Saturday, May 19, 2012


Il mio nome è Mallory... M come morte – Italian title
Mit navn er Mallory – Danish title
Mallory, “M” comme la mort – French title
Django, unnerbittlich bis zum Tod – German title
Sto Texas o ilios einai Kokkinos – Greek title
A Larry non e permesso morire – Italian title
Nimeni on Mallory – Spanish title
Mitt namn är Mallory – Swedish title
My Name is Mallory – English title
Mallory Must Not Die – English title

A 1971 Italian production [Cervo Films (Rome)]
Producer: Attilio Tosato
Director: Mario Moroni
Story: Mario Moroni
Screenplay: Mario Moroni
Cinematography: Giuseppe Aquari [Eastmancolor, Techniscope]
Music: Robert Pregadio
Running time: 107 minutes

Larry Mallory/Warden – Robert Wood (Robert Woods)
Cora Hambler/Ambler – Gabriella Giorgelli
Bart Hambler/Ambler – Teodoro Corrà
Block Stone – Artemio Antonini
Colonel Todd Hasper – Renato Baldini
Doctor – Renato Malavasi
Maria – Carla Mancini
Jack – Antonio Basile
Merchant – Fulvio Mingozzi
Hambler/Ambler henchman – Alessandro Perella
Bartender – Nino Musco
With: Mario Dardanelli, Attilio Marra, Renato Mazzieri

Mallory a famous gunslinger and Hasper a former Yankee army colonel wish now to enjoy in peace the rest of their lives. They become partners and purchase a large farm belonging to a man named Jefferson. After the conclusion of  the deal, Jefferson is killed and robbed of the proceeds of the sale by two henchmen of Hambler and Block, who also threatens to kill Mallory and Hasper  and to take over their farm. Mallory, who has since befriended Corra, Hambler’s younger sister, is warned of an attack is by Hambler’s henchmen. The two sides clash with the criminal and his men, Hasper is killed, while Mallory, badly wounded, is lovingly nursed back to health by Corra. Once well again, the gunman is reluctant to kill the brother of the woman he loves and to avenge the death of his friend: it becomes not necessary, however, because Hambler and Block, after a dispute arises between them, end up with killing each other.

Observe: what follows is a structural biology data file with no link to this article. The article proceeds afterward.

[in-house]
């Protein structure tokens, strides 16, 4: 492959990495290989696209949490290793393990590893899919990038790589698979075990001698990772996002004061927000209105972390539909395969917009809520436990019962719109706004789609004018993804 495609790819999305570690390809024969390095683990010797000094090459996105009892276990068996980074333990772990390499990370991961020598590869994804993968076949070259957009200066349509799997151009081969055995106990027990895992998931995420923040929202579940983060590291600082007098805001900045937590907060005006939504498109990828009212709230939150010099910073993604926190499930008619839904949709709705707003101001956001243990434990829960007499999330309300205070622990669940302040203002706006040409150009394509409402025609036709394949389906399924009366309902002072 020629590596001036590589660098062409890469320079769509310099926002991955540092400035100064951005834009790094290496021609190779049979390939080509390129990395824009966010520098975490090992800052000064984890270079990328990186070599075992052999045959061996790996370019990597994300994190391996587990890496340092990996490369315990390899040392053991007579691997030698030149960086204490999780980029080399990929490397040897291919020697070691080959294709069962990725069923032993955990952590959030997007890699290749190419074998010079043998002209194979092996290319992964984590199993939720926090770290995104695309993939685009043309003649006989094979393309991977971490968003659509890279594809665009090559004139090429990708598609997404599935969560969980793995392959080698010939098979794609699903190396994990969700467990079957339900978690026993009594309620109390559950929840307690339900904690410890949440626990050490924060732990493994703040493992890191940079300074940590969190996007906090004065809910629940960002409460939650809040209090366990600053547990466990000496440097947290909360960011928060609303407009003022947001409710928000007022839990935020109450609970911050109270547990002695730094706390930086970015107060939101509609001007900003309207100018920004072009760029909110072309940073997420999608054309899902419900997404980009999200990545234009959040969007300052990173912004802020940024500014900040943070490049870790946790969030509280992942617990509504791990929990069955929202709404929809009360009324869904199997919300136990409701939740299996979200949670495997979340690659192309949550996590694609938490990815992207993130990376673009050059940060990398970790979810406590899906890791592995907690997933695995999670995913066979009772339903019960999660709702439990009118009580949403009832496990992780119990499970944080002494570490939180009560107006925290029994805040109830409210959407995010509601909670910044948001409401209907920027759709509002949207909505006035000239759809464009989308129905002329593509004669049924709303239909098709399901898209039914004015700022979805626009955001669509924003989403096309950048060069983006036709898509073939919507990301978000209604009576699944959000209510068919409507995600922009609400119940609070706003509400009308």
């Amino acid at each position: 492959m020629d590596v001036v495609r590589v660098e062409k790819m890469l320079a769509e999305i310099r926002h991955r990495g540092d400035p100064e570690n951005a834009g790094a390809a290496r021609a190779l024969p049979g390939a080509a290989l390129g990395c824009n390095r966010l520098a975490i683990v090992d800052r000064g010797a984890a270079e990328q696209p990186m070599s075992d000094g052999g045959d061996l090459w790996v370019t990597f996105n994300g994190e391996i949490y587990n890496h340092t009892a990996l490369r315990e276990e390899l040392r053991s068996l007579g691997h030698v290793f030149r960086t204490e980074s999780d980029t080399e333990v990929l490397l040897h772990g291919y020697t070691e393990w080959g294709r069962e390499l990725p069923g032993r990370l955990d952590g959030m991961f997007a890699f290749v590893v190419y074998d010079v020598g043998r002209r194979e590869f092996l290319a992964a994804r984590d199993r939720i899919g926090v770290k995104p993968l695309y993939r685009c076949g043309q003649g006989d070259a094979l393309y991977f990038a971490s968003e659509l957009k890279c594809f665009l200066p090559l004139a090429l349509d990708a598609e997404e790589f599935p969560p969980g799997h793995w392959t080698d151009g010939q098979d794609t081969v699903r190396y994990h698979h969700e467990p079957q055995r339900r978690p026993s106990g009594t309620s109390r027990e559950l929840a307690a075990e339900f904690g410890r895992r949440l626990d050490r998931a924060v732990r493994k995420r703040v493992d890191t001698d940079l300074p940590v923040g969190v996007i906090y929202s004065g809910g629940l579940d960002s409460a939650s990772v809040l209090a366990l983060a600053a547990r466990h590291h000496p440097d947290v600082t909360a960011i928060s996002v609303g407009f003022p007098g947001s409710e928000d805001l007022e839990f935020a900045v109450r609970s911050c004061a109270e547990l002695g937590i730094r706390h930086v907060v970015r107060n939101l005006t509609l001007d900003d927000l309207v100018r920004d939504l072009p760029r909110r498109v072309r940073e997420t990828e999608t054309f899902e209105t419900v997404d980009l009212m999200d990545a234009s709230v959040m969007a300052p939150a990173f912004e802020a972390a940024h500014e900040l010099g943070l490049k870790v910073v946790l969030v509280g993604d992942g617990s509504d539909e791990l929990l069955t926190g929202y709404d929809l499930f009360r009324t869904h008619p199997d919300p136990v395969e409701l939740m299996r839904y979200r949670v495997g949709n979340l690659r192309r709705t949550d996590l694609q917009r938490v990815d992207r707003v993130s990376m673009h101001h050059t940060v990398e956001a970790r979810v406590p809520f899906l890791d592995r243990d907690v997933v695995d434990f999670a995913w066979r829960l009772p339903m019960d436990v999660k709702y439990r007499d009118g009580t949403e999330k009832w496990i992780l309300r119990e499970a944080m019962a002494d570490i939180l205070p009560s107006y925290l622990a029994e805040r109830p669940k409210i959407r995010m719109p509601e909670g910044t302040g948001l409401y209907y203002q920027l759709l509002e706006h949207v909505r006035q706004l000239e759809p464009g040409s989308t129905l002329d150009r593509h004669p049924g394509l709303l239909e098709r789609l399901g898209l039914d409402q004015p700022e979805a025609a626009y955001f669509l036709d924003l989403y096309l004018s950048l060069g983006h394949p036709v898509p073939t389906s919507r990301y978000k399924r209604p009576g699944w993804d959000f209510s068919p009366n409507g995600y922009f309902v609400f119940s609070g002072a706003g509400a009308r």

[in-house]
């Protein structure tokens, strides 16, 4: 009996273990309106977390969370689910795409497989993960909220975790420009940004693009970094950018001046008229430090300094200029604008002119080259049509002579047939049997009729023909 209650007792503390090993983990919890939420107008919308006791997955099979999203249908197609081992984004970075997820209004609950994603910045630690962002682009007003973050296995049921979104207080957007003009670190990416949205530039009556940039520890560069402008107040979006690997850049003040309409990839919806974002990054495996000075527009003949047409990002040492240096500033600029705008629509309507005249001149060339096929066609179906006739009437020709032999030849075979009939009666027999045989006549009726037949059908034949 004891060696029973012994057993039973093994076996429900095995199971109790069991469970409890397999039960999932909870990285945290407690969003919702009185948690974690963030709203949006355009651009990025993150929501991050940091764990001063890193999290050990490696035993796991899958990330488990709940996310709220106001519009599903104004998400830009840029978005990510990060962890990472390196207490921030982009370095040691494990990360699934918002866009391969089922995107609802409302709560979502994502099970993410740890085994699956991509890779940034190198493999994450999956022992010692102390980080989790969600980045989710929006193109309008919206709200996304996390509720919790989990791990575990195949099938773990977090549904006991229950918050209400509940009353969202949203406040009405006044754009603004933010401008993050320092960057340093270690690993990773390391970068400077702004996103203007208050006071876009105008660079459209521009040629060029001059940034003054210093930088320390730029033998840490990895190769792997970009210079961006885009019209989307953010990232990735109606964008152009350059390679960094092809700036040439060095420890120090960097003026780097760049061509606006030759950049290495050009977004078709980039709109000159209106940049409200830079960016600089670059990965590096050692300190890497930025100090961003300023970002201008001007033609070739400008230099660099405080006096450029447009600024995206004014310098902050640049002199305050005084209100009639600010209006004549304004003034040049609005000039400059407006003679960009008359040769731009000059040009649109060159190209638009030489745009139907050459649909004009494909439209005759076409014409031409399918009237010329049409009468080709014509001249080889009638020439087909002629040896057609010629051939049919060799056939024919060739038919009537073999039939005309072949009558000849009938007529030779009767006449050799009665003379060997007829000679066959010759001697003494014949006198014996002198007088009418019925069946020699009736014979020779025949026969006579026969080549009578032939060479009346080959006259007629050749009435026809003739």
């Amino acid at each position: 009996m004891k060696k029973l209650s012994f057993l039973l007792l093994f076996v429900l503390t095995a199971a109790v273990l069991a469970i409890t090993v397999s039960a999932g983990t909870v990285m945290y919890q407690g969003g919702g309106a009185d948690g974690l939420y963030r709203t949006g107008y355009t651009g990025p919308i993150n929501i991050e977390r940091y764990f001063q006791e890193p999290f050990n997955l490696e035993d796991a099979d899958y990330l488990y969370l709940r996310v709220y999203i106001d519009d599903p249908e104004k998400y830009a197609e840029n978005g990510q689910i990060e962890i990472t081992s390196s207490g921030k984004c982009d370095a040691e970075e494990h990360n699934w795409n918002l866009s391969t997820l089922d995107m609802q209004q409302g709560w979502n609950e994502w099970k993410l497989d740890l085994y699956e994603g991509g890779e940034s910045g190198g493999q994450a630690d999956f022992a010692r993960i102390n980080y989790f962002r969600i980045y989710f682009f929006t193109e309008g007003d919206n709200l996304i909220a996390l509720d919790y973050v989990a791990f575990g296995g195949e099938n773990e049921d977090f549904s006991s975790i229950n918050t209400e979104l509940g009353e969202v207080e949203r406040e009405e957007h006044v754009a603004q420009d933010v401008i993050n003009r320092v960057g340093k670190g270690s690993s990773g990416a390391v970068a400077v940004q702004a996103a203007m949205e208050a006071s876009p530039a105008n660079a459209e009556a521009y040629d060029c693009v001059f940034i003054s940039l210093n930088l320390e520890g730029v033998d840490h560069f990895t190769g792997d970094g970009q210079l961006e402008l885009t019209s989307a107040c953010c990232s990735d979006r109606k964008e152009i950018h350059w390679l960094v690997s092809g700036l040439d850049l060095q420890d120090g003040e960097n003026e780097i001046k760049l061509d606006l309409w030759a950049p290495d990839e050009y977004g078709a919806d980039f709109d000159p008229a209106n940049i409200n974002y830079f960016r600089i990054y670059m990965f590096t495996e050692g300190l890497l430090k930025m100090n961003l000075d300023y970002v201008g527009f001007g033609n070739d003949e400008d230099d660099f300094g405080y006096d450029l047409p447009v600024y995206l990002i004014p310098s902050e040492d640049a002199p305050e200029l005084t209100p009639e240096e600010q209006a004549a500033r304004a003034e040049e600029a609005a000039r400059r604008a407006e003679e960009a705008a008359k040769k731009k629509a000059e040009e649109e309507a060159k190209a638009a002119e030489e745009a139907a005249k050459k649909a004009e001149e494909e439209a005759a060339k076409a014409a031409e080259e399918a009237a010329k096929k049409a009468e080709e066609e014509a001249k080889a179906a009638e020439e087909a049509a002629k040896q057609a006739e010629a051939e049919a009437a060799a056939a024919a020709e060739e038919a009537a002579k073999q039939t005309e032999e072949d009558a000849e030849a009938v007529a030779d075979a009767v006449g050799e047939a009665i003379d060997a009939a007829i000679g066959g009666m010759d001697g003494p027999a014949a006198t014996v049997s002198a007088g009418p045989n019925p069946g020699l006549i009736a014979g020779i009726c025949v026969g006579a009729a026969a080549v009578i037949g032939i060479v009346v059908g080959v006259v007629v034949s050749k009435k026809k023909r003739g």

When I was fortunate to interview Robert Woods in the spring of 1989 and mentioned “Mallory Must Not Die” he said he disliked the film very much which surprised me as I thought he did a nice job on the film. I contacted him again last week about any rememberance’s about the film and he replied. “I'm a bit mellower now, Tom and old enough to forget any animosity (and what I wandered into the kitchen for in the first place)... The main thing I remember (apart from Gabriella Georgelli) was that the horse they gave me for it was magnificent and spirited... A few years after this one, when I returned home and was visiting my parents in Boulder, Colorado, I walked into an import/export shop on the Pearl Street Mall and was flabbergasted to discover that the producer of 'Mallory' was the proprietor, he had immigrated to Boulder after the film, We did lunch, as they say, and talked about the film... I was a little embarrassed that I couldn't remember his name (still can't)... but mystified by the coincidence and happy to see him... To my recollection, we never spoke of Boulder when we were working together in Italy... It was weird... These things usually have some sort of deep meaning but if it did, I never figured it out...”


  1. Gabriella Giorgelli, magnífica......

  2. Los ojos de Gabriella Giorgelli son vivacísimos, inquietos, maravillosos. Gabriella, además de ser una chica guapa es asimismo una actriz auténtica......

  3. I'm kinda surprised that Robert Woods hated the "Mallory" film at first. I thought he would enjoy his work like most actors do but then again beggars can't be choosers. I know that if I were an actor, that is of Hollywood films versus local, I would DEFINITELY be proud of my work. Having acting experience myself, I can guarantee you nine times out of ten, there WILL be some actors out there who do NOT appreciate their own work. But I'm not one of them. And as for Robert Woods? He was right when he said that in Italy, less isn't more, MORE is more. And he wasn't joking. What a great actor. And a great guy too. Bravo, sir, bravo. You did good. Call me.